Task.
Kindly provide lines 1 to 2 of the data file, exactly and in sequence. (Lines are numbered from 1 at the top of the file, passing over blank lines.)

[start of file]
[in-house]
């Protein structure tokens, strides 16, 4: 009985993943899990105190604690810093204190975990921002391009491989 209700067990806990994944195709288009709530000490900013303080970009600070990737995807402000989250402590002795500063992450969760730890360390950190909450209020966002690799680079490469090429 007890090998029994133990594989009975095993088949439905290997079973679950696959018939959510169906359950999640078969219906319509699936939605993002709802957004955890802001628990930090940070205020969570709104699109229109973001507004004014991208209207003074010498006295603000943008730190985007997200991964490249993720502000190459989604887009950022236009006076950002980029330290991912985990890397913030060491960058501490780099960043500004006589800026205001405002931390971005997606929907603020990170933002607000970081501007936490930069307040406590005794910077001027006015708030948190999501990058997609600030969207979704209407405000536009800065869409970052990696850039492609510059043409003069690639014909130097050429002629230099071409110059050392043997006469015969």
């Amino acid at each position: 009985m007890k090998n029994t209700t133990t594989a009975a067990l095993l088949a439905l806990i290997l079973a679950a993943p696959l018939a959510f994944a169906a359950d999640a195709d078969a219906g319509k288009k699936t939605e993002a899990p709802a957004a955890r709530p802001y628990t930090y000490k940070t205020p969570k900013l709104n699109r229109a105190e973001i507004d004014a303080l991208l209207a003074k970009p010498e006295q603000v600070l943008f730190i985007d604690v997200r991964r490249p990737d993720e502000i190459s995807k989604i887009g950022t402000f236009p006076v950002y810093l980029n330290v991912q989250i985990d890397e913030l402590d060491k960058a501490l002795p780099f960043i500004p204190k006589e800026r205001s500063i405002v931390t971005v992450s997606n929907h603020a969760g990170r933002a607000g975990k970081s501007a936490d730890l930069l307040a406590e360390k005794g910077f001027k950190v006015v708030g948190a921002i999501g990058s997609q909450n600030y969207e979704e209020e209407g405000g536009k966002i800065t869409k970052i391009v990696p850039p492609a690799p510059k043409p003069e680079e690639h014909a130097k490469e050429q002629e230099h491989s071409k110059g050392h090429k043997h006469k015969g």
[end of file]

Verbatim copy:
[in-house]
């Protein structure tokens, strides 16, 4: 009985993943899990105190604690810093204190975990921002391009491989 209700067990806990994944195709288009709530000490900013303080970009600070990737995807402000989250402590002795500063992450969760730890360390950190909450209020966002690799680079490469090429 007890090998029994133990594989009975095993088949439905290997079973679950696959018939959510169906359950999640078969219906319509699936939605993002709802957004955890802001628990930090940070205020969570709104699109229109973001507004004014991208209207003074010498006295603000943008730190985007997200991964490249993720502000190459989604887009950022236009006076950002980029330290991912985990890397913030060491960058501490780099960043500004006589800026205001405002931390971005997606929907603020990170933002607000970081501007936490930069307040406590005794910077001027006015708030948190999501990058997609600030969207979704209407405000536009800065869409970052990696850039492609510059043409003069690639014909130097050429002629230099071409110059050392043997006469015969």